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Conflict and Postcolonial Identities in East/the Horn of Africa

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dc.contributor.author Munene, Macharia
dc.date.accessioned 2016-12-16T13:58:55Z
dc.date.available 2016-12-16T13:58:55Z
dc.date.issued 2015
dc.identifier.issn 978-2-86978-602-8
dc.identifier.uri http://erepo.usiu.ac.ke/11732/3071
dc.description A Book chapter by Prof. Macharia Munene in a Book Edited by Prof. Kenneth Omeje en_US
dc.description.abstract Eastern Africa and the Horn of Africa refer to a zone of countries stretching from Eritrea and Djibouti in the north to Rwanda, Burundi, Uganda, and Sudan in the west, Tanzania in the south and fragmented Somalia and Kenya on the east. Ethiopia is in the middle surrounded by Sudan, Eritrea, Somalia, and Kenya. All these countries were defined and shaped by European powers who had engaged in prolonged imperial ventures in which they had rewritten the past and created myths of their greatness that are still perpetuated in post-colonial Africa (MartinMarquez 2008:12-16; Bessis 2003:12-14). They had also produced an imperial offspring, the United States of America. Together, Europeans and the North Americans are the Euro-powers, for short. The Euro-powers were full of socioideological contradictions between the professed ideals of liberty for white men and the reality of enslaving Africans (Duffield 2007:228). Beginning in the later part of the 19th century, the Euro-powers considered Africa to be a rich source of needed raw materials and a potential market of last resort for manufactured goods that no one else wanted. This had led to the imperial urge for territorial colonization, and hence, the Euro-powers turned to Africa (Tuathail 1996:38) to create new empires. The English, the Italians, and the French led the way in eastern Africa in imposing colonialism through terror while claiming they were doing it for humanity and civilization (Cesaire 1970:9-12; Young 1994:165-166; Munene 1995:228). In general, Euro-powers believed they had rights to enslave and reshape the Africans to suit imperial whims (Mbembe 2001:28-29; Bessis 203:16). This included forcing Africans to ‘disremember’ their past and to imbibe the conqueror’s heroism. en_US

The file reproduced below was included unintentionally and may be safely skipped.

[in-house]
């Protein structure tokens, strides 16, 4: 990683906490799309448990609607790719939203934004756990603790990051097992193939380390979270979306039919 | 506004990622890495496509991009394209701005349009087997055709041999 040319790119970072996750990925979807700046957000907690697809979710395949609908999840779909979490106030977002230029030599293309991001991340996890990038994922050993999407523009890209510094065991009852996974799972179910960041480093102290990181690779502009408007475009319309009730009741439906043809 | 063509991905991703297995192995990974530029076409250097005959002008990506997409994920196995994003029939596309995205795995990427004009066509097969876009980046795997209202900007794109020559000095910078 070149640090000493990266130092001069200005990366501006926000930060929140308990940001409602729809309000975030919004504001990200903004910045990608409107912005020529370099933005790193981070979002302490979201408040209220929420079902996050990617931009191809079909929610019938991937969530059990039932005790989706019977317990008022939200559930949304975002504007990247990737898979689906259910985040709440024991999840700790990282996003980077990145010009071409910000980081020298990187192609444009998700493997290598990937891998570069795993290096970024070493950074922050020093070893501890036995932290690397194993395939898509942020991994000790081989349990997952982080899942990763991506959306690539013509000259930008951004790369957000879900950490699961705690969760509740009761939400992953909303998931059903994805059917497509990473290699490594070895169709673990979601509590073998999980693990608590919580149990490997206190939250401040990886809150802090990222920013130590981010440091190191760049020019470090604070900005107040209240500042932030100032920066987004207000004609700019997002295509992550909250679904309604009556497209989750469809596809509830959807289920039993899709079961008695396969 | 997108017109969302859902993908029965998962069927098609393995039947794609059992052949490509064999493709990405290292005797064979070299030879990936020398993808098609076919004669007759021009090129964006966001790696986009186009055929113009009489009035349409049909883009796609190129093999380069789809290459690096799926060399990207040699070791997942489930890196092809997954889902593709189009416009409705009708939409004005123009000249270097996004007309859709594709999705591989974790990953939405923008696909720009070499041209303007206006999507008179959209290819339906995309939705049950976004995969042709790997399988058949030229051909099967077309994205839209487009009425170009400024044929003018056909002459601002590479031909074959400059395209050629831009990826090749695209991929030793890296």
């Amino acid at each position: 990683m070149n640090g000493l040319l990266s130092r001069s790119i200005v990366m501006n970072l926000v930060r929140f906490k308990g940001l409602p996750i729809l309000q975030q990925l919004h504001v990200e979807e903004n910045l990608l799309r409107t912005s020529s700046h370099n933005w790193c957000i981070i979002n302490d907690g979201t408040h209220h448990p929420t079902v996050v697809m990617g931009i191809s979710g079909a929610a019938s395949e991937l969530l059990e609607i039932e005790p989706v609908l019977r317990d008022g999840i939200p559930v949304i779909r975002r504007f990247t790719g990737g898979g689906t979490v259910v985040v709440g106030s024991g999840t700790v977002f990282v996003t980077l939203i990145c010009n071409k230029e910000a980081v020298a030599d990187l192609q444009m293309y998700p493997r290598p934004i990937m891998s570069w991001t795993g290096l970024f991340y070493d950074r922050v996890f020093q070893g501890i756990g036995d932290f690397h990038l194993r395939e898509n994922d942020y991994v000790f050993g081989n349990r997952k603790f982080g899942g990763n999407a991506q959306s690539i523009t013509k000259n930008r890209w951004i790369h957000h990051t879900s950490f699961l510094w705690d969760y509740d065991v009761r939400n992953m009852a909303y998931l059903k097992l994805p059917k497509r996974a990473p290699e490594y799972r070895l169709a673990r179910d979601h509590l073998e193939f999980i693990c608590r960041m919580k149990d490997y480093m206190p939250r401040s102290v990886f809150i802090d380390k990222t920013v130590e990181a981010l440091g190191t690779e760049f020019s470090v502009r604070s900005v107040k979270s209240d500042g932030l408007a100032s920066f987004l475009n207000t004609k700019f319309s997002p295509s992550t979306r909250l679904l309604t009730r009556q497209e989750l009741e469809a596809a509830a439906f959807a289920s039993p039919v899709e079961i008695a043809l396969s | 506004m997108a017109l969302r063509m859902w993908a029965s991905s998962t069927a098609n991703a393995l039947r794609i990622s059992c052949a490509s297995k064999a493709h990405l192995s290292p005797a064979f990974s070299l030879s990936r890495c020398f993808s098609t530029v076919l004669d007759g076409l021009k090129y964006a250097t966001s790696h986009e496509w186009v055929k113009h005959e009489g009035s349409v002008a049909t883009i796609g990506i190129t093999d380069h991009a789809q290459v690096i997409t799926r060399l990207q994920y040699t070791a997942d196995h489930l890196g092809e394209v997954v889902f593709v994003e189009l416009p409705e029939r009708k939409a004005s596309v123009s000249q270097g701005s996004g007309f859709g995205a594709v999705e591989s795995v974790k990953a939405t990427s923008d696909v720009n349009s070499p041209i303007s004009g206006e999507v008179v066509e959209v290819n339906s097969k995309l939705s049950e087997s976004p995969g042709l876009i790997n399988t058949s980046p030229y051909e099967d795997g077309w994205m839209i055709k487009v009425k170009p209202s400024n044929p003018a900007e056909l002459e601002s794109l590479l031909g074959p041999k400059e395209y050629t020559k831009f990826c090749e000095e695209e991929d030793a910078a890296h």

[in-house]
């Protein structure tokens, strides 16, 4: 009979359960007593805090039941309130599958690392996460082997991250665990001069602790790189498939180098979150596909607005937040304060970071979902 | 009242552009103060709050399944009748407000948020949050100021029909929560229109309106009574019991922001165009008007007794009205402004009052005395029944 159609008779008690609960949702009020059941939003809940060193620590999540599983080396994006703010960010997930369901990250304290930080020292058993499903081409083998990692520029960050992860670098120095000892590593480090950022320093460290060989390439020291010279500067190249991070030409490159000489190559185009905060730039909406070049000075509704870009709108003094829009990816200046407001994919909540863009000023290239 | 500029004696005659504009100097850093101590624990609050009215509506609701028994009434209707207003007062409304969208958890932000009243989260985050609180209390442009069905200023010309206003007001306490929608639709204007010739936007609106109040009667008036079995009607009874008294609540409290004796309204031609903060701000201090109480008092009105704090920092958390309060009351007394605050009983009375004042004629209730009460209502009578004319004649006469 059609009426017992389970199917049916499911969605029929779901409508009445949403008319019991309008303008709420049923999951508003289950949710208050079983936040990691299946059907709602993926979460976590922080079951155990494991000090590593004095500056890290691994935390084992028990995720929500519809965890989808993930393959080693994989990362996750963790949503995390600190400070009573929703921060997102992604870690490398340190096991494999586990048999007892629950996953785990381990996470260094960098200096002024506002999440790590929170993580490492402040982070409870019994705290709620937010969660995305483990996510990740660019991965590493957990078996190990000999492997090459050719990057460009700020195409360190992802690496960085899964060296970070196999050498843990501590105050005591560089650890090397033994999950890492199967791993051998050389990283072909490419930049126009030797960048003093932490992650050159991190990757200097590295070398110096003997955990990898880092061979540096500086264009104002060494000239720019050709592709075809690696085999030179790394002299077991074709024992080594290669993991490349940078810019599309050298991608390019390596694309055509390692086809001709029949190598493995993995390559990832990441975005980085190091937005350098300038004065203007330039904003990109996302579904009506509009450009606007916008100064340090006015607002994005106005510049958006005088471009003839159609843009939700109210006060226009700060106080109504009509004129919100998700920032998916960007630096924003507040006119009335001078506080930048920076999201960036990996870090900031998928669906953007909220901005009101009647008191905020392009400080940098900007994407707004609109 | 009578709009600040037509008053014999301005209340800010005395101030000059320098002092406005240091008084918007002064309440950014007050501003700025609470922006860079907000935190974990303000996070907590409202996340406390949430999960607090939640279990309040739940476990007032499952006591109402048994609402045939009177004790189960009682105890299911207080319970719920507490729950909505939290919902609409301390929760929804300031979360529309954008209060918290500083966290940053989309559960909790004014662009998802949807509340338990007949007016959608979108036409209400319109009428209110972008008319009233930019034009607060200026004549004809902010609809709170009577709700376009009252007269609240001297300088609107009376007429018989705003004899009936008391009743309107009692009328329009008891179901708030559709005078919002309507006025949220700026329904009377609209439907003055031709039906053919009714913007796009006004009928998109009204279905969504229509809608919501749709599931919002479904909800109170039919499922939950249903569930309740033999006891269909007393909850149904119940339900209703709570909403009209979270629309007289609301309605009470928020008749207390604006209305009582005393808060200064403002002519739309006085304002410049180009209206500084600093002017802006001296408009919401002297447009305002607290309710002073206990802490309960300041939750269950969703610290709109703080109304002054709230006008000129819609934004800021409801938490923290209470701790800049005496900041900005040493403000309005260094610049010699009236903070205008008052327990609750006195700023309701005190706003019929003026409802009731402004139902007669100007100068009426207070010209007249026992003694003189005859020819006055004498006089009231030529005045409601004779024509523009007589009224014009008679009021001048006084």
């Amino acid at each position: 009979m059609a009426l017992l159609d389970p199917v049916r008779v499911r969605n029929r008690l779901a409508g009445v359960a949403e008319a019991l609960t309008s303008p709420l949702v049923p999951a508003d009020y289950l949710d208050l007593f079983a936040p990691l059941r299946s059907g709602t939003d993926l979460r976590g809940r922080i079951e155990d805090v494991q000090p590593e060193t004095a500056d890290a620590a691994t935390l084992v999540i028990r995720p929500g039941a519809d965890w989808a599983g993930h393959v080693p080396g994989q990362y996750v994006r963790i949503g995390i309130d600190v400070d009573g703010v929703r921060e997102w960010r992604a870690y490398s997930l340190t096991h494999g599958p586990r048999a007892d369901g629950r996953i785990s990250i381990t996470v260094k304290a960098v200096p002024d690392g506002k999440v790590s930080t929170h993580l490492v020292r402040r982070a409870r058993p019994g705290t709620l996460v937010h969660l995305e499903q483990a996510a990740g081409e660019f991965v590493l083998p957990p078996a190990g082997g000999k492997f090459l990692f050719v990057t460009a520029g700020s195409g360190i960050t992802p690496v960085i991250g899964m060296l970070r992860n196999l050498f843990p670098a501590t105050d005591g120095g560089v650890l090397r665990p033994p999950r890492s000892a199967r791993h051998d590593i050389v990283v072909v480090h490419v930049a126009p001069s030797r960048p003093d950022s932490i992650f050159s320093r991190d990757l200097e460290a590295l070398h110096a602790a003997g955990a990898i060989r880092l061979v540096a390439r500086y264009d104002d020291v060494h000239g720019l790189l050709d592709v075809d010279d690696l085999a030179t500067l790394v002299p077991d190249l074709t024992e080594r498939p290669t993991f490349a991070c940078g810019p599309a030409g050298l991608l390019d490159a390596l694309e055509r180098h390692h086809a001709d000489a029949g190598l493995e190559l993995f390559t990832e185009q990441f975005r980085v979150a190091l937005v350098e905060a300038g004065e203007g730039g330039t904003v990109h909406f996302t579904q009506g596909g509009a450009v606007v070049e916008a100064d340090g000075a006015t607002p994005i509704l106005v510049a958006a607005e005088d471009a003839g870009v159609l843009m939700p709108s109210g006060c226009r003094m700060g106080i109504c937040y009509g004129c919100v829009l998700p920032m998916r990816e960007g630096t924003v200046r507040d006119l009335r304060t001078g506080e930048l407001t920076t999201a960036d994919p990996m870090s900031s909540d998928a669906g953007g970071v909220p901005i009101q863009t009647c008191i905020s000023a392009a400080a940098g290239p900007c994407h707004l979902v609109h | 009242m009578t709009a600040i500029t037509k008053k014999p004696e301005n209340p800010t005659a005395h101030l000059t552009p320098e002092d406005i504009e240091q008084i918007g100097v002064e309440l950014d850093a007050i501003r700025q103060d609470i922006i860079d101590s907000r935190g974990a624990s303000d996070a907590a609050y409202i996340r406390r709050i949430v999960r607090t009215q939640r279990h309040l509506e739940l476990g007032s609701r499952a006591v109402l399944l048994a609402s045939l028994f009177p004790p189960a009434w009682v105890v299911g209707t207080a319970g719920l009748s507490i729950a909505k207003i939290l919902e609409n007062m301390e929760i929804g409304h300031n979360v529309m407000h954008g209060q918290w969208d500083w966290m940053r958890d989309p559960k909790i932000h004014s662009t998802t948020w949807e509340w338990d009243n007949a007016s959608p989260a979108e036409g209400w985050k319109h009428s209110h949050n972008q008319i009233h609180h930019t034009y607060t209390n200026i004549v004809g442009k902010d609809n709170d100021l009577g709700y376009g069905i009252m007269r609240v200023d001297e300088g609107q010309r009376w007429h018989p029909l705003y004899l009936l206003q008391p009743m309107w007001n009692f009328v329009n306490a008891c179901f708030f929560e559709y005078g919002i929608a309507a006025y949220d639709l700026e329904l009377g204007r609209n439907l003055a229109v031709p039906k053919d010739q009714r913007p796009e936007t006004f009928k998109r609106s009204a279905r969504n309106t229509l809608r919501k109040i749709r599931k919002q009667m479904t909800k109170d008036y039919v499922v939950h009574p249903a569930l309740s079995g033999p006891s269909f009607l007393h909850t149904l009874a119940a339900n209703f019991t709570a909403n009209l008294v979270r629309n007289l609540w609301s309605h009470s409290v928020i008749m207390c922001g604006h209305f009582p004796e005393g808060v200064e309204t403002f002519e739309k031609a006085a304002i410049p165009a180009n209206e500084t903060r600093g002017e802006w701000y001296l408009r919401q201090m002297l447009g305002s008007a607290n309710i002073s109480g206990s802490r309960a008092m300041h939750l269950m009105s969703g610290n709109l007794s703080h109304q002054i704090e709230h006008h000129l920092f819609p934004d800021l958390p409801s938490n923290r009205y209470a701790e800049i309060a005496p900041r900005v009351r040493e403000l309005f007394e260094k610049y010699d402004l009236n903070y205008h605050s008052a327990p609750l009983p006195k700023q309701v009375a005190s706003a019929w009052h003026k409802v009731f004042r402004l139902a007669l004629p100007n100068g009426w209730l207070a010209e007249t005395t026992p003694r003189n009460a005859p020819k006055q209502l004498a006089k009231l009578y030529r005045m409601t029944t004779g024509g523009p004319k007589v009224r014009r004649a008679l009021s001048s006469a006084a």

dc.publisher CODESRIA en_US
dc.title Conflict and Postcolonial Identities in East/the Horn of Africa en_US
dc.title.alternative The Crises of Postcoloniality in Africa en_US
dc.type Book chapter en_US


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